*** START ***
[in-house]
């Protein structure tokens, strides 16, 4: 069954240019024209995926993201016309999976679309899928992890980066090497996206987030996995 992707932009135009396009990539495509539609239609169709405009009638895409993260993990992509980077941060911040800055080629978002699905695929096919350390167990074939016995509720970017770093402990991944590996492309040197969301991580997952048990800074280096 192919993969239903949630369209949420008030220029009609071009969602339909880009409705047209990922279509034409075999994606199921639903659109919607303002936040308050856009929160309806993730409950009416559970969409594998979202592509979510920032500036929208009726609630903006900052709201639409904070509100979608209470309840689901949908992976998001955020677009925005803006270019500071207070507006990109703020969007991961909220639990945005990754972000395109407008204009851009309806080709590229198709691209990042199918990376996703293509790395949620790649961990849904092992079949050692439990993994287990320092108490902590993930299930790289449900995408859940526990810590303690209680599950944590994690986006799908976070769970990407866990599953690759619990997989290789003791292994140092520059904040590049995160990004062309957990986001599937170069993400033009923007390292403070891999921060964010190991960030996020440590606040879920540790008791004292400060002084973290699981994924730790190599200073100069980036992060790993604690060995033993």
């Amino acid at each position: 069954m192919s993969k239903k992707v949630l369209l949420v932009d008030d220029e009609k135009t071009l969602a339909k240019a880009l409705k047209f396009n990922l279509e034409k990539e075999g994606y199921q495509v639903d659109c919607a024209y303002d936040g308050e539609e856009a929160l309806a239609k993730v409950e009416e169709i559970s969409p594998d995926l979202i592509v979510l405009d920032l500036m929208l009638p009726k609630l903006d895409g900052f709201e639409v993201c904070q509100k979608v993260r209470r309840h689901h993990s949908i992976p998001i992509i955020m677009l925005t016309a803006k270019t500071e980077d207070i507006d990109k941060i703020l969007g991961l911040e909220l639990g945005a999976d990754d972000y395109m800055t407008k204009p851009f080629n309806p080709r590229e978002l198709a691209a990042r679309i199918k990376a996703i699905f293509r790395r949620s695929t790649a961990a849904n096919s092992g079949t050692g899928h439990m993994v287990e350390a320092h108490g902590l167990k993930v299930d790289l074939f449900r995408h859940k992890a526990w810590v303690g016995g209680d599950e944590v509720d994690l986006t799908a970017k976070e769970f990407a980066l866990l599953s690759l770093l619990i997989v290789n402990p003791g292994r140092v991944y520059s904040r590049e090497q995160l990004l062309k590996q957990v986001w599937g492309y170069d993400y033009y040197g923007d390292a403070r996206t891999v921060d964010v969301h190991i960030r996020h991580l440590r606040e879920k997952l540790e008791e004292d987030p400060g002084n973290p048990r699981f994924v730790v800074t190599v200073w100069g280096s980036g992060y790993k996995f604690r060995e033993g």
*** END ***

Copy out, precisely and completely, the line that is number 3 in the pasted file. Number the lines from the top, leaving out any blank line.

């Amino acid at each position: 069954m192919s993969k239903k992707v949630l369209l949420v932009d008030d220029e009609k135009t071009l969602a339909k240019a880009l409705k047209f396009n990922l279509e034409k990539e075999g994606y199921q495509v639903d659109c919607a024209y303002d936040g308050e539609e856009a929160l309806a239609k993730v409950e009416e169709i559970s969409p594998d995926l979202i592509v979510l405009d920032l500036m929208l009638p009726k609630l903006d895409g900052f709201e639409v993201c904070q509100k979608v993260r209470r309840h689901h993990s949908i992976p998001i992509i955020m677009l925005t016309a803006k270019t500071e980077d207070i507006d990109k941060i703020l969007g991961l911040e909220l639990g945005a999976d990754d972000y395109m800055t407008k204009p851009f080629n309806p080709r590229e978002l198709a691209a990042r679309i199918k990376a996703i699905f293509r790395r949620s695929t790649a961990a849904n096919s092992g079949t050692g899928h439990m993994v287990e350390a320092h108490g902590l167990k993930v299930d790289l074939f449900r995408h859940k992890a526990w810590v303690g016995g209680d599950e944590v509720d994690l986006t799908a970017k976070e769970f990407a980066l866990l599953s690759l770093l619990i997989v290789n402990p003791g292994r140092v991944y520059s904040r590049e090497q995160l990004l062309k590996q957990v986001w599937g492309y170069d993400y033009y040197g923007d390292a403070r996206t891999v921060d964010v969301h190991i960030r996020h991580l440590r606040e879920k997952l540790e008791e004292d987030p400060g002084n973290p048990r699981f994924v730790v800074t190599v200073w100069g280096s980036g992060y790993k996995f604690r060995e033993g």